Maybe the reason why France is the only country in the world where human photography is disallowed without the subjects' permission is that they look the best, at least in Europe. Supposedly Scandinavia is better, but I haven't been there, so.

I think I got cheated of €1 on the bus there (I gave €2,10 for a €1,10 ticket and the woman refused to give me change). Maybe the policy was not to give change for tickets bought on buses, but I had no way of knowing since I didn't speak French and no energy due to travel fatigue to gesture and yell frantically. I should just visit England more next time, then I won't have to lie back and think of England so much.

On French buses the sign which lights up when you press the button reads "Arret demande". How long winded. What's wrong with a simple "Stop"?


Villeneuve slope. Alright to walk up once, but not everyday.


View from the top of the slope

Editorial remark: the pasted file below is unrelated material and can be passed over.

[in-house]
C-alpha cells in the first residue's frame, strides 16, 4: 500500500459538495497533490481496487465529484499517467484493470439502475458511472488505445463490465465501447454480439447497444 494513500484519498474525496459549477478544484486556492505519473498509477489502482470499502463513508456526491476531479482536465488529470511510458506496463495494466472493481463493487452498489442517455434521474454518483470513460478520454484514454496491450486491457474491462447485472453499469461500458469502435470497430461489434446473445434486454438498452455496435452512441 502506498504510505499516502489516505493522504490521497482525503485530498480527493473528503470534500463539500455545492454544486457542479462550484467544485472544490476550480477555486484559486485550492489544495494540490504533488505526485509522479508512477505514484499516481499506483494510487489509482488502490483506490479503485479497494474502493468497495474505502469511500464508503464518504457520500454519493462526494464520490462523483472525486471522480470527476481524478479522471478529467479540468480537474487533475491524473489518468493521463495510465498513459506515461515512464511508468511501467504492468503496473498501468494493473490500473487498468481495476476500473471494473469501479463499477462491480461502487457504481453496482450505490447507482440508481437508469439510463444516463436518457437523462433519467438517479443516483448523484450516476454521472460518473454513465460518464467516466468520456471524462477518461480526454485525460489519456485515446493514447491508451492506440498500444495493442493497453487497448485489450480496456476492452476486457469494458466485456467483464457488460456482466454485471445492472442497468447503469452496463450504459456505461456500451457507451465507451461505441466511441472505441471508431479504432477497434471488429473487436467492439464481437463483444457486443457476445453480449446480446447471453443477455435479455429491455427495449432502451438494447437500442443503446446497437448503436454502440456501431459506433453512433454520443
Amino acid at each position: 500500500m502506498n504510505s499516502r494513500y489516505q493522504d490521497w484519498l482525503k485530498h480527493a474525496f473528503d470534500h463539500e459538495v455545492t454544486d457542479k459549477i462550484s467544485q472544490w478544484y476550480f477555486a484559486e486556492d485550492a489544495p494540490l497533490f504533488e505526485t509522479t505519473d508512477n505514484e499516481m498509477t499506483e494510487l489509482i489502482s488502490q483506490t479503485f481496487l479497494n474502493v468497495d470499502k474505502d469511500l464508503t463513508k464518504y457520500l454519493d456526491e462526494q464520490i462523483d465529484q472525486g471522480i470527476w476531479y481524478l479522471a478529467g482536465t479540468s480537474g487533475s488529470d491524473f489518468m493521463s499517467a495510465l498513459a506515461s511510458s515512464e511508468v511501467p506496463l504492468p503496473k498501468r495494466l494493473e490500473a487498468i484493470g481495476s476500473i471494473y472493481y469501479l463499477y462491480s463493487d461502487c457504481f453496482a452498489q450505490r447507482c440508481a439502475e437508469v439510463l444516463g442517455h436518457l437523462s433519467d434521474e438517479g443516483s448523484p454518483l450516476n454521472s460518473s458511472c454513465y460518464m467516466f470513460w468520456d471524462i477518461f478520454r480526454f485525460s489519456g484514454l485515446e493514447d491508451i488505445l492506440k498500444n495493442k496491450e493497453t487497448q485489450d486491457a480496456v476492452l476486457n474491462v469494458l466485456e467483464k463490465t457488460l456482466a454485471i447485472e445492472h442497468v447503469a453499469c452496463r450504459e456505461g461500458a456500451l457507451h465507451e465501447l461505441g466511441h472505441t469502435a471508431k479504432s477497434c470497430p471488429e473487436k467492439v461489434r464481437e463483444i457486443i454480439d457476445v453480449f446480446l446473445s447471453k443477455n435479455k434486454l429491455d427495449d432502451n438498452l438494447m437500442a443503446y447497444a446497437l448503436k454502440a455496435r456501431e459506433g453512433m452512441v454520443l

I visited this old French fort, which had an abbey within it.


Fort Saint André gatehouse ('Les tours jumelles'), Fort Saint André


Abbey gardens, pond


Chapel Sainte-Casamie (?), 11th century


Another part of the Abbey

I then visited the fort itself.


View inside


View of the town below. In the second, the Popes' palace is on the left.

Unfortunately I couldn't keep up my Paris pace in this weather, but I tried. Next I went to the Chartreuse of Val de Bénédiction (Carthusian monastery).


Monumental gateway


Monumental gateway from inside the monastery


Lilian Bougent, On/Off, 2001. I don't know wth this stupid light bulb above a switch was doing in the monastery. A sign read: "Please don't jump on the workart"

The monastery was very bare. I pitied the church - the decor did not survive the ravages of time.



Innocent VI's tomb


Small cloister


Flowers in green area beside La Bugade (Bugude?).